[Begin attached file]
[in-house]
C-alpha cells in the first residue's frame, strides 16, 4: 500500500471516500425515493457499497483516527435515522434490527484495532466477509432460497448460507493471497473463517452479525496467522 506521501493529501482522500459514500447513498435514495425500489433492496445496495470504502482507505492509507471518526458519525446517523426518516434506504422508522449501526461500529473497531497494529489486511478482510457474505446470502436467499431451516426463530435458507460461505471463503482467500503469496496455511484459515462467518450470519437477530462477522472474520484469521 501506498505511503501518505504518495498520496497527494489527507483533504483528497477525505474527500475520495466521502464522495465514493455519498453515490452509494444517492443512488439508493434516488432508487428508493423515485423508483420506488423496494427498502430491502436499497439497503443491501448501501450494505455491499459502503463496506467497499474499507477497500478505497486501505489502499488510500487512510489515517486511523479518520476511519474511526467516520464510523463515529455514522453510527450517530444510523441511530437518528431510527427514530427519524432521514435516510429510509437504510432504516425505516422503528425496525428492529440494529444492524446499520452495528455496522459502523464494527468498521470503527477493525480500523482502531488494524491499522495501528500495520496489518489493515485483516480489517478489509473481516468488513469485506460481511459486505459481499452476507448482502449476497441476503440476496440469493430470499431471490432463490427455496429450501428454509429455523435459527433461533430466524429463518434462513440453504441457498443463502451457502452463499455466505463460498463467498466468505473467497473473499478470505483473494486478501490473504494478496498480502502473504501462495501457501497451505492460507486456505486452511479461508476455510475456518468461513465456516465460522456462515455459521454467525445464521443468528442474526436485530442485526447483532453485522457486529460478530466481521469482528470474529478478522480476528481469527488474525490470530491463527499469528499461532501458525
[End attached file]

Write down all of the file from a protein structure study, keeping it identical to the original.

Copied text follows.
[in-house]
C-alpha cells in the first residue's frame, strides 16, 4: 500500500471516500425515493457499497483516527435515522434490527484495532466477509432460497448460507493471497473463517452479525496467522 506521501493529501482522500459514500447513498435514495425500489433492496445496495470504502482507505492509507471518526458519525446517523426518516434506504422508522449501526461500529473497531497494529489486511478482510457474505446470502436467499431451516426463530435458507460461505471463503482467500503469496496455511484459515462467518450470519437477530462477522472474520484469521 501506498505511503501518505504518495498520496497527494489527507483533504483528497477525505474527500475520495466521502464522495465514493455519498453515490452509494444517492443512488439508493434516488432508487428508493423515485423508483420506488423496494427498502430491502436499497439497503443491501448501501450494505455491499459502503463496506467497499474499507477497500478505497486501505489502499488510500487512510489515517486511523479518520476511519474511526467516520464510523463515529455514522453510527450517530444510523441511530437518528431510527427514530427519524432521514435516510429510509437504510432504516425505516422503528425496525428492529440494529444492524446499520452495528455496522459502523464494527468498521470503527477493525480500523482502531488494524491499522495501528500495520496489518489493515485483516480489517478489509473481516468488513469485506460481511459486505459481499452476507448482502449476497441476503440476496440469493430470499431471490432463490427455496429450501428454509429455523435459527433461533430466524429463518434462513440453504441457498443463502451457502452463499455466505463460498463467498466468505473467497473473499478470505483473494486478501490473504494478496498480502502473504501462495501457501497451505492460507486456505486452511479461508476455510475456518468461513465456516465460522456462515455459521454467525445464521443468528442474526436485530442485526447483532453485522457486529460478530466481521469482528470474529478478522480476528481469527488474525490470530491463527499469528499461532501458525